Wednesday, February 9, 2011

Types of Piano

The first thing you need to do before you learn to play the piano is to buy one. Choose wisely when buying one since they are very expensive. You need to choose one depending on what the piano is going to be used for. There are only 2 main types of modern piano available for you to buy: the grand piano and the upright piano. I will go into a little detail of their differences.

Grand Piano
 - has horizontal frames and strings, which means the strings are extending away from the keyboard.
- the size varies according to the use of the piano ie concert grand are between 2.2 m and 3 m/9.84 feet long while the parlor grand or boudoir grand are about 1.7 m to 2.2 m and the smaller baby grand is around 1.5 m
- longer pianos with longer strings have a larger, richer sound and lower inharmonicity of the strings. Inharmonicity is the degree to which the frequencies of overtones sound sharp
- pianos with shorter and thicker strings, i.e. small pianos with short string scales have more inharmonicity
- this means that the greater the inharmonicity, the more the ear perceives it as harshness of tone
-  inharmonicity needs to be tuned to a lower octave corresponding to a sharp overtone rather than the theoretically correct octave. If octaves are not stretched, double and triple octaves are unacceptably narrow
- pictured below is one type of grand piano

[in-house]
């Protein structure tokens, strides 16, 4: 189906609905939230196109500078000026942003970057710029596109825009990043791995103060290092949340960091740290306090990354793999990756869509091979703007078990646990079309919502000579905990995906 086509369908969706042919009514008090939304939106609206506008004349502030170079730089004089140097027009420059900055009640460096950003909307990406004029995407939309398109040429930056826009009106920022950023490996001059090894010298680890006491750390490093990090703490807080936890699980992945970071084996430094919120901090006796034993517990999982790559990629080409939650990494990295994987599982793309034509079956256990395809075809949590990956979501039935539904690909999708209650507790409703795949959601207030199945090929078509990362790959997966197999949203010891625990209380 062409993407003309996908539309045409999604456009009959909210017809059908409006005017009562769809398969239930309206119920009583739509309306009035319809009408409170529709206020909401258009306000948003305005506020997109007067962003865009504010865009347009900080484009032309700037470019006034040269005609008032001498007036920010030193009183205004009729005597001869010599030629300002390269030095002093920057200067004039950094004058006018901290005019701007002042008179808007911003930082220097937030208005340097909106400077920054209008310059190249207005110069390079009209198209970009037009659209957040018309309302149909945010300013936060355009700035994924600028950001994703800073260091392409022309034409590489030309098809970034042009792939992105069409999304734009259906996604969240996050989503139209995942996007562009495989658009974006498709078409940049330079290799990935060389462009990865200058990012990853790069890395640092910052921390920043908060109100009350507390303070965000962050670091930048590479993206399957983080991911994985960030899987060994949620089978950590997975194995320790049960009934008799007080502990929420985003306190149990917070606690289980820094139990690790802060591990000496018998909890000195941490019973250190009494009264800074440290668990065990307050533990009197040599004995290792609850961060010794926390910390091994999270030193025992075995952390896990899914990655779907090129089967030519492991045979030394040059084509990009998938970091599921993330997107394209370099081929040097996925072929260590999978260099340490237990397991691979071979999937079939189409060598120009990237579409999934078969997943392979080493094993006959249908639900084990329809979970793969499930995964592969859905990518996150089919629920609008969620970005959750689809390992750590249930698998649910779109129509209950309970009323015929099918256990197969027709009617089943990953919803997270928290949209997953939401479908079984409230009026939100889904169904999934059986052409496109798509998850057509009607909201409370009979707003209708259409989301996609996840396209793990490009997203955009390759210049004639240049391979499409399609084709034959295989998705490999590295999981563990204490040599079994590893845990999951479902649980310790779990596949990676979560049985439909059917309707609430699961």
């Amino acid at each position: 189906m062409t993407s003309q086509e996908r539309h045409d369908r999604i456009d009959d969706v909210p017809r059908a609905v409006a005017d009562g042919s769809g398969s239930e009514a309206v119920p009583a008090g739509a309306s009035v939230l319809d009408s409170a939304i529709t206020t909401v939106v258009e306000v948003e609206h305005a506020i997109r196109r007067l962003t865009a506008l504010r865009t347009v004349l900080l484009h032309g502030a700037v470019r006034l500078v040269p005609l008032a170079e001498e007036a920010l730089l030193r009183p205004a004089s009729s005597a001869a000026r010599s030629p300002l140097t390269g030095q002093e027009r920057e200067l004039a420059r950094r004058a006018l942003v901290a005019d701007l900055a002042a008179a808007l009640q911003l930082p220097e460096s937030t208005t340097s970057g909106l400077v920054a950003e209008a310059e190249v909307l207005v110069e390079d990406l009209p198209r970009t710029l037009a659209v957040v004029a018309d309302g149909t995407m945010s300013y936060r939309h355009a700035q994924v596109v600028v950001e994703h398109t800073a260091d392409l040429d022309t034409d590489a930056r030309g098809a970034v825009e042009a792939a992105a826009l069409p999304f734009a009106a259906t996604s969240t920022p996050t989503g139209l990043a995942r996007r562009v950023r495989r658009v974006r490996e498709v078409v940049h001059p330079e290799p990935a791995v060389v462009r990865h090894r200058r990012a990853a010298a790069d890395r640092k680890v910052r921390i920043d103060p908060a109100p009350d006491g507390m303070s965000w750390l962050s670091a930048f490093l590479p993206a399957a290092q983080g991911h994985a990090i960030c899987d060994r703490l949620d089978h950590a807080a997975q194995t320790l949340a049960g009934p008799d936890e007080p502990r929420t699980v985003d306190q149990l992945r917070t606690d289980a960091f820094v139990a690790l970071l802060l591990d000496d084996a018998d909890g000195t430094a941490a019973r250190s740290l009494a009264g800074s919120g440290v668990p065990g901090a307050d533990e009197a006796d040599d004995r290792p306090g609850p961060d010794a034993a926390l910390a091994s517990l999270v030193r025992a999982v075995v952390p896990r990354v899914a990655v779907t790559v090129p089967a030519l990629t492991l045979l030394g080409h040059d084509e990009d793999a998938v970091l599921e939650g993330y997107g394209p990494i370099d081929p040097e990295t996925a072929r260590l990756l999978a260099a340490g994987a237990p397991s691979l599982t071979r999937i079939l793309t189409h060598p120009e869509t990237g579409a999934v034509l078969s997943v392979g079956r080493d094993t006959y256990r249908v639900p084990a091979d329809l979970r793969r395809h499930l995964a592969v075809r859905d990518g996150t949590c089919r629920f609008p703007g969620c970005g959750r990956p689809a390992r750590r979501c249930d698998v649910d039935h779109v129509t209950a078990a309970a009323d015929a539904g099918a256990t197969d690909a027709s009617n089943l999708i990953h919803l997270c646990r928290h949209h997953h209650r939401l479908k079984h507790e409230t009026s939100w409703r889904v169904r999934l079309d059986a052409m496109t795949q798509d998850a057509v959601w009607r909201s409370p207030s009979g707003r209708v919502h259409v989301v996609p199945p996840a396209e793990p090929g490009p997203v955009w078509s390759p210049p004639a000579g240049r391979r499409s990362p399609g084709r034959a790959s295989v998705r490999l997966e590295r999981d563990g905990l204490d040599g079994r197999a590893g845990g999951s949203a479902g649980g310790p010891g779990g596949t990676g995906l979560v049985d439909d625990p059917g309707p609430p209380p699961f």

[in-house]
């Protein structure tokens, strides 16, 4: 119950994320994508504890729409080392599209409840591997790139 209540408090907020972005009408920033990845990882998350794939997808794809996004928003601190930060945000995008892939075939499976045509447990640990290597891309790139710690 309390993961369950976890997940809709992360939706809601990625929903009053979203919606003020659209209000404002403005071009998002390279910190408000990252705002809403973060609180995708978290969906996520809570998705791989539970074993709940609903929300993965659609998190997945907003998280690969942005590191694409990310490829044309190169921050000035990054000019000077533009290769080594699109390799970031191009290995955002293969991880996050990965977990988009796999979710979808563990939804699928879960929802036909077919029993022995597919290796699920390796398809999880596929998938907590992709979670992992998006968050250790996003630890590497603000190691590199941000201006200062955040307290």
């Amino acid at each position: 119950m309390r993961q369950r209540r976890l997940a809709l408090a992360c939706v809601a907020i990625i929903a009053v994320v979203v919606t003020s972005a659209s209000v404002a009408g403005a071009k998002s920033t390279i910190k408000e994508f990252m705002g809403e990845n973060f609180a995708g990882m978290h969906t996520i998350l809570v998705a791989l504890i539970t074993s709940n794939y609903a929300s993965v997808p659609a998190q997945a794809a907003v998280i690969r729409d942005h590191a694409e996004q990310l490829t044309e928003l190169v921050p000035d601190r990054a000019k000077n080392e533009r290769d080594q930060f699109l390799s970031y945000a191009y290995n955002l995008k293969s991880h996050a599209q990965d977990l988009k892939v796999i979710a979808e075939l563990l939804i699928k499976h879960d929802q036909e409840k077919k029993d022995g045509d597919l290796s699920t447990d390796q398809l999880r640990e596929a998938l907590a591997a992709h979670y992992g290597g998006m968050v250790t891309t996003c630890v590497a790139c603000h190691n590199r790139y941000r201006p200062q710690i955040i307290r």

Upright Piano
- similar to the grand piano except it has a vertical frame and strings
- the hammers move horizontally before returning to their resting position via springs
- The height of upright pianos starts at around 108cm and increases gradually up to a professional level of 131cm. The 131cm upright piano is more expensive and should display better sound than the 108cm upright which is cheaper.
- pictured below is one type of upright piano

With these basic details of the grand piano and the upright piano, you can now choose which piano is suitable for you. A good starter model is a 110cm upright piano. If children are the only ones who will be playing the piano, then a piano in the 108-115cm height range should be suitable. A 121cm or higher piano is good for children, adult beginners, and students looking to study further or enter piano competitions. But whatever type and size of piano you are looking to buy, please make your selection carefully and check with each individual store regarding their exchange policies if you are unsure.

There are also digital pianos available if you cannot afford a grand or upright piano. Digital pianos are similar to the traditional pianos in that they also have pedals. While digital pianos may not be the same as a grand piano and upright piano in the way they feel and sound, they do still have some advantages over them. Compared to the grand and upright pianos, the digital pianos are generally less expensive, smaller and considerably lighter. They have no strings so do not require tuning. They may also include many more instrument sounds such as strings, guitars, organs, and more. They are much more likely to incorporate a MIDI implementation, have a headphone output and a transposition feature. They do not require the use of microphones, which then eliminates the problem of audio feedback in sound reinforcement, as well as simplifies the recording process. A digital piano is a good piano for someone who is just beginning to learn to play the piano. (Below is a picture of a Yamaha digital piano.)

In the next post, I will talk about what to look for when buying a piano.


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